Pest Control Industry



    The use of chemicals for the destruction of insect pest had its origin with the advent of the Colorado potato beetle in our fields, about 1870.

    The beetle first came to notice as a pest of cultivated potatoes in the region between the Mississippi River and the Rocky Mountains. It spread steadily eastward, and in a few years reached the Atlantic coast. It was feared at the time that the growing of potatoes was doomed, and famine was predicted.

    Then the suggestion that the potato tops be dusted or sprayed with some poison chemical came up, so as to poison the pest. The remedy was found to work. And therefore was started the modern practice of using chemicals for the control of injurious insects.

    Today a large proportion of our insect pests, more especially those infesting garden truck, fruits, and stored products, are controlled by some form of spraying, or by fumigation.

    The primary rule governing the application of chemicals for the control of an injurious insect is to determine the feeding habits. If the pest is one that eats the foliage or tissues, in other words, if it has biting mouth parts, it may usually be killed by applying to the plant some form of stomach poison. If, on the other hand, the pest sucks the plant juices instead of chewing or eating the tissues, in other words, if it has sucking mouth parts, it is utterly useless to apply any of the stomach poisons to the surface of the plant, for they will not be taken up by the insect. The sucking beak, thrust down through the surface of the leaf, misses the poison. In this class of insects, therefore, the chemicals applied must be such as will kill the insect by contact with it, usually by entering its breathing pores.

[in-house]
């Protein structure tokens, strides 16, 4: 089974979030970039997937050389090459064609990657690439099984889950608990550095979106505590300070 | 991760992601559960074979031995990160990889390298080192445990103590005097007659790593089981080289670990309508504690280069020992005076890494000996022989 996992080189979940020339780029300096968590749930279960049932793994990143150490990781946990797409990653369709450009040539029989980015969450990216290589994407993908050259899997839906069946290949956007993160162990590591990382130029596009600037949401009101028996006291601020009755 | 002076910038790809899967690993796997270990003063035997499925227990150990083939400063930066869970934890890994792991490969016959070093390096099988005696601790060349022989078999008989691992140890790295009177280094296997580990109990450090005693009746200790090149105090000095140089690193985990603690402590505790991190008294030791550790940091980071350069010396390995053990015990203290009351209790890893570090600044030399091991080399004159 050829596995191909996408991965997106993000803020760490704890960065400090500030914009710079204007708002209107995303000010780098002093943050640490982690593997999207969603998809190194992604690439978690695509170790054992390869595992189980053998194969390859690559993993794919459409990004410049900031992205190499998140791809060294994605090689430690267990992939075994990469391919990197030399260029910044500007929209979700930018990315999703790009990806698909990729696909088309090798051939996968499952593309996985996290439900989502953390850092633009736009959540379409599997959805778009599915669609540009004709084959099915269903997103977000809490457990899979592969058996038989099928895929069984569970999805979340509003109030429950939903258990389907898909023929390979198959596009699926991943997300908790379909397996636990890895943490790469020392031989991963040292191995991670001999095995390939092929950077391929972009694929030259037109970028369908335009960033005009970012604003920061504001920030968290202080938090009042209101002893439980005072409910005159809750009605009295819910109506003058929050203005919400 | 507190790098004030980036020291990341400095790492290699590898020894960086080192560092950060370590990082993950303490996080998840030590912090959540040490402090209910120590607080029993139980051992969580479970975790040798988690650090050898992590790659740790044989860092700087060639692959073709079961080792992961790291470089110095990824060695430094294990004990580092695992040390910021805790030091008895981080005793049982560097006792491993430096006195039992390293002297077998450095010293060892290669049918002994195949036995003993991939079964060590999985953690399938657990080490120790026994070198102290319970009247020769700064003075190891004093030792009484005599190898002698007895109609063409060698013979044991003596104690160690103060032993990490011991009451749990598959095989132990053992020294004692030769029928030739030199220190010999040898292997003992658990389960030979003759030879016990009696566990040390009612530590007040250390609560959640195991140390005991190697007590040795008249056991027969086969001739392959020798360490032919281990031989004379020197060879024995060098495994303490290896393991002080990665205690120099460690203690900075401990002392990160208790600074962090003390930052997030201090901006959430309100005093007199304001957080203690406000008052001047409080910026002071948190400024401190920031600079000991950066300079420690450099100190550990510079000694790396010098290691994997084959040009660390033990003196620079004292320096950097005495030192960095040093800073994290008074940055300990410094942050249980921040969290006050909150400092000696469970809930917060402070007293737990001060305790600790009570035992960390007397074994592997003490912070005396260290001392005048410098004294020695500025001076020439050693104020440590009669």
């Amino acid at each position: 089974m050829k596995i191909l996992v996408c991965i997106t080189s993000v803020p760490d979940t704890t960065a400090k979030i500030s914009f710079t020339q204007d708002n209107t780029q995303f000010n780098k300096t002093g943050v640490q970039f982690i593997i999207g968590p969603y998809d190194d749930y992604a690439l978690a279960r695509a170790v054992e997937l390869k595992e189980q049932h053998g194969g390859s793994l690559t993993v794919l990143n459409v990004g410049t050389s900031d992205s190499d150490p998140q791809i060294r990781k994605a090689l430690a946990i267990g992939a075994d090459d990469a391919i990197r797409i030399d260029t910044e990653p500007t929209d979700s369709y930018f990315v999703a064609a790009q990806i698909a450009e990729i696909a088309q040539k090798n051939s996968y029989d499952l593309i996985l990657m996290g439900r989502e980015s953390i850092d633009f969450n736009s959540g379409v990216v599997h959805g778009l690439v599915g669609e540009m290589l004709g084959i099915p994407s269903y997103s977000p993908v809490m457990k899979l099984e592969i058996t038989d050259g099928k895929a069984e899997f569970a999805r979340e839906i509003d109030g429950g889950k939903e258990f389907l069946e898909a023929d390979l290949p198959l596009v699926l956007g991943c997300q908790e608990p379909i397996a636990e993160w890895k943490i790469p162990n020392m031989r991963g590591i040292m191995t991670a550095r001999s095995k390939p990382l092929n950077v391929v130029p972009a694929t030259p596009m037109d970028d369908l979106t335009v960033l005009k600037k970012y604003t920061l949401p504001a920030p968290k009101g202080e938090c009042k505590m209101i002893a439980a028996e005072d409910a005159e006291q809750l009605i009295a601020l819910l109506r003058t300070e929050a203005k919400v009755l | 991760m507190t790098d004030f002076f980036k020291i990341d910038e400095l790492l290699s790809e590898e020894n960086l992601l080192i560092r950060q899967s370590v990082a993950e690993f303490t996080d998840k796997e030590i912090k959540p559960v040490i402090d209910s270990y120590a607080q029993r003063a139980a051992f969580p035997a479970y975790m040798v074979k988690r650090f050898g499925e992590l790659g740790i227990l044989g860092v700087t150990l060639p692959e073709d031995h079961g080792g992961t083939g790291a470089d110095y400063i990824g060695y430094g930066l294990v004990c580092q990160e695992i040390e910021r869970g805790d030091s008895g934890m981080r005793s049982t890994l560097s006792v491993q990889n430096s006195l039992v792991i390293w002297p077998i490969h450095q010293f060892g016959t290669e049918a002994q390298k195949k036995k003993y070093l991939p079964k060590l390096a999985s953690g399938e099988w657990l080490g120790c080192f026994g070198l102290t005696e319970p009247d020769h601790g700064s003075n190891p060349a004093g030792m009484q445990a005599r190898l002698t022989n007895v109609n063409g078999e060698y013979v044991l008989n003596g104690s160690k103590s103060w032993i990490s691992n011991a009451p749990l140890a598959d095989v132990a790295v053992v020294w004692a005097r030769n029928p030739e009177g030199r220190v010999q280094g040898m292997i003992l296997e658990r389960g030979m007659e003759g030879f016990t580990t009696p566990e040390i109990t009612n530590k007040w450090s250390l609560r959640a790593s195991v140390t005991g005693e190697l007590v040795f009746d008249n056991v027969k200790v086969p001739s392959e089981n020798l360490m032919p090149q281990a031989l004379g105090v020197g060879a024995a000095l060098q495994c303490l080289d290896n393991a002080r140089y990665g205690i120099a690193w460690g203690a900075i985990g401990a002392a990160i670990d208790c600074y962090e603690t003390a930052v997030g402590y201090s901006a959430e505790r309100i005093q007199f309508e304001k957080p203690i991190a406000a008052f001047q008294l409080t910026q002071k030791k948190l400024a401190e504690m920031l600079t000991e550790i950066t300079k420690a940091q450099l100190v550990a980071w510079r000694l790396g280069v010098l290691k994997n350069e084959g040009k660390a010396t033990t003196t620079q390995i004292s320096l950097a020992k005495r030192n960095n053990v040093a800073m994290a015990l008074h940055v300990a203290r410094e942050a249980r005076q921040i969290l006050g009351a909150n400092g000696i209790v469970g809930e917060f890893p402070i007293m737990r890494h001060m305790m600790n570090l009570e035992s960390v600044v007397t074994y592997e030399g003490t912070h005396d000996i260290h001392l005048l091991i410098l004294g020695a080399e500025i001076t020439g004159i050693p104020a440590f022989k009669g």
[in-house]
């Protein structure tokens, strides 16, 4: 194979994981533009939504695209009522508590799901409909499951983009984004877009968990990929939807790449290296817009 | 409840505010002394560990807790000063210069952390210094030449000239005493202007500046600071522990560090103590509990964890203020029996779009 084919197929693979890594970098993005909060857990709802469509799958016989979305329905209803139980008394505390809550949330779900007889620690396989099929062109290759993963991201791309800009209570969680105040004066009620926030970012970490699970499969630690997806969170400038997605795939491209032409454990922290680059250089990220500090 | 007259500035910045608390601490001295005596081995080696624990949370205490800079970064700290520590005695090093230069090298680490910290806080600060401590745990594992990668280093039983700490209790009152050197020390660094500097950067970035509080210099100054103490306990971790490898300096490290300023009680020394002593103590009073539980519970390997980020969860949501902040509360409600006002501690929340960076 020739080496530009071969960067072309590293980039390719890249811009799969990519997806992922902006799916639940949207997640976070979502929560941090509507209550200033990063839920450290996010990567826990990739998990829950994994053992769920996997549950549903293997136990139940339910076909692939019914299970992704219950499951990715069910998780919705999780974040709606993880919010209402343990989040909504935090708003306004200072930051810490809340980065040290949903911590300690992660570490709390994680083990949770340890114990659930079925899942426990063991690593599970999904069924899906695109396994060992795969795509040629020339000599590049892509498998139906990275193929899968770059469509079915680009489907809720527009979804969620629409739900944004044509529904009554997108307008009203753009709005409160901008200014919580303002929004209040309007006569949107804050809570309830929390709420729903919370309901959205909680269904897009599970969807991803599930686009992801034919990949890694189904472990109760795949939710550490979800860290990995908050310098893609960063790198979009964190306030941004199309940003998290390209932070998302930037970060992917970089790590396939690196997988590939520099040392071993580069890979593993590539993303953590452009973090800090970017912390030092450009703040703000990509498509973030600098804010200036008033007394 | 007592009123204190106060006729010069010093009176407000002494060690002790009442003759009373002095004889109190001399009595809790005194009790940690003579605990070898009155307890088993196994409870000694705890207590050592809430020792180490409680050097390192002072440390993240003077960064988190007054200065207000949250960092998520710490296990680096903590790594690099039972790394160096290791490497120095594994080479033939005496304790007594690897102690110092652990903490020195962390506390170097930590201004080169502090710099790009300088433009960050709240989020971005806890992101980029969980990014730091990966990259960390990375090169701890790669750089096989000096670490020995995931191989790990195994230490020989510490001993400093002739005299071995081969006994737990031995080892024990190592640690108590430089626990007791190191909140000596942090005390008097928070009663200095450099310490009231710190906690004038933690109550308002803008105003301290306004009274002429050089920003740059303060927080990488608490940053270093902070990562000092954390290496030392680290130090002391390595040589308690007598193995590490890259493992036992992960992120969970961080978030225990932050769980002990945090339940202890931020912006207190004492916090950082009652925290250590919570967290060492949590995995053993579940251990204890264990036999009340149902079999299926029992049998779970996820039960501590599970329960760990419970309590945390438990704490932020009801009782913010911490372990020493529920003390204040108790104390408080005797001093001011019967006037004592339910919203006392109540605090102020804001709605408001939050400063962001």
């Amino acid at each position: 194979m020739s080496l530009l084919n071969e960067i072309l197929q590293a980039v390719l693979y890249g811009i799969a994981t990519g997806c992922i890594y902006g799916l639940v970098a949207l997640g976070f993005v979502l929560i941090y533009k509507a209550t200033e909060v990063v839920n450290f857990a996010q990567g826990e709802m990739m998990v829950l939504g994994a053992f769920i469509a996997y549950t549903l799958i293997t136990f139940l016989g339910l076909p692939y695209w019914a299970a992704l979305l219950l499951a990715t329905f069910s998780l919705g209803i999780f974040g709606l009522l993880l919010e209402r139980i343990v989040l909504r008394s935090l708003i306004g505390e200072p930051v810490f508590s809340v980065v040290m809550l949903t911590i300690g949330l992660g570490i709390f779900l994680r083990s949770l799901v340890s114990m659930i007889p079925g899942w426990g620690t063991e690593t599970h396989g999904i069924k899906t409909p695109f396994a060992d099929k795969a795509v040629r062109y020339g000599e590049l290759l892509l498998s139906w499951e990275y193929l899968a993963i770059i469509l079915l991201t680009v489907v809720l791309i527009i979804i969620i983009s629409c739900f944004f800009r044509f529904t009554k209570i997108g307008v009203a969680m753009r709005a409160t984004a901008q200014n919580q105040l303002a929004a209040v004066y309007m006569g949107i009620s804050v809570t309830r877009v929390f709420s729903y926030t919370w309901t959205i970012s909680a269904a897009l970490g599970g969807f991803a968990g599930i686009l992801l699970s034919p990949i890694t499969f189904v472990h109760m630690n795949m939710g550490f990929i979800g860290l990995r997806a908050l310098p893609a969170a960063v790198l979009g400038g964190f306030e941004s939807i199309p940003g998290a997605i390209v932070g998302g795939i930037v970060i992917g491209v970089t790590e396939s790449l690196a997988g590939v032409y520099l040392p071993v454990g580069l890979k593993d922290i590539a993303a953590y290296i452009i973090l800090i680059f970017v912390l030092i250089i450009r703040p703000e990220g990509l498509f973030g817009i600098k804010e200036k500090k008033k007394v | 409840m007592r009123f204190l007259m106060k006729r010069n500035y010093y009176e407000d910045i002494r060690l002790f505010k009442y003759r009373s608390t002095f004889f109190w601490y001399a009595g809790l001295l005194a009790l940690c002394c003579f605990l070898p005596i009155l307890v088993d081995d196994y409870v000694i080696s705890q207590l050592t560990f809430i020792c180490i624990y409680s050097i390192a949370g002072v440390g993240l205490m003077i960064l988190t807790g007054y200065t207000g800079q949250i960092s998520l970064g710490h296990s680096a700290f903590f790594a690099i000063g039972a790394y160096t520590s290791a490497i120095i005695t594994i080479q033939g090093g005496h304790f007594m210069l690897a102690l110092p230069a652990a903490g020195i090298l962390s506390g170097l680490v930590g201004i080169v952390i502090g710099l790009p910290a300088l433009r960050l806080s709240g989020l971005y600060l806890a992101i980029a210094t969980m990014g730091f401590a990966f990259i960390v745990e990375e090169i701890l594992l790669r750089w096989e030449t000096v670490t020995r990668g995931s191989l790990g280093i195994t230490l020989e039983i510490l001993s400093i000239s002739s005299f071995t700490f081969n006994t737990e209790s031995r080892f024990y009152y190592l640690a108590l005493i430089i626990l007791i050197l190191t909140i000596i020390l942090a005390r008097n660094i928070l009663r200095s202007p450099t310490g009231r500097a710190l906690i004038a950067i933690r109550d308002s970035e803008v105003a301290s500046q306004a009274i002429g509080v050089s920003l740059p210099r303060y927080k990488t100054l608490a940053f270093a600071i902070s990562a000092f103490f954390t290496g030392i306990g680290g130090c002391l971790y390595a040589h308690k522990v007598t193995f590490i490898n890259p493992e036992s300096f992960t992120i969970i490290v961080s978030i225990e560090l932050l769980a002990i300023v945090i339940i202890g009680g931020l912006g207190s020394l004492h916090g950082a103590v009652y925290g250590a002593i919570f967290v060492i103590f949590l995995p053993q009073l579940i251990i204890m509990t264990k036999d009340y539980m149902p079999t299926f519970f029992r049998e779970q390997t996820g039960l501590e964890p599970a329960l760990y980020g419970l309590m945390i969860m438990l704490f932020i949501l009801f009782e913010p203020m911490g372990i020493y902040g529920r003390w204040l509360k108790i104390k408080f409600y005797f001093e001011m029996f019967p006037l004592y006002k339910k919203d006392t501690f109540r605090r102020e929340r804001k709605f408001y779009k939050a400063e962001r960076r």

In other words, poison sprays for leaf eating insects are applied to the plant, to be eaten along with part of the plant. Contact sprays are applied to the insect, and only incidentally to the plant, since we could not hit the one without hitting the other. With these, the great aim is to apply the material so thoroughly that it will certainly come into contact with all the insects concerned.

    Examples of insects that have sucking mouth parts, and cannot be killed by poisons, but must be fought with contact sprays or by some other means, are the thrips, fleas, and the true "bugs" , such as the squash bug, plant lice, scale insects, and leaf hoppers.

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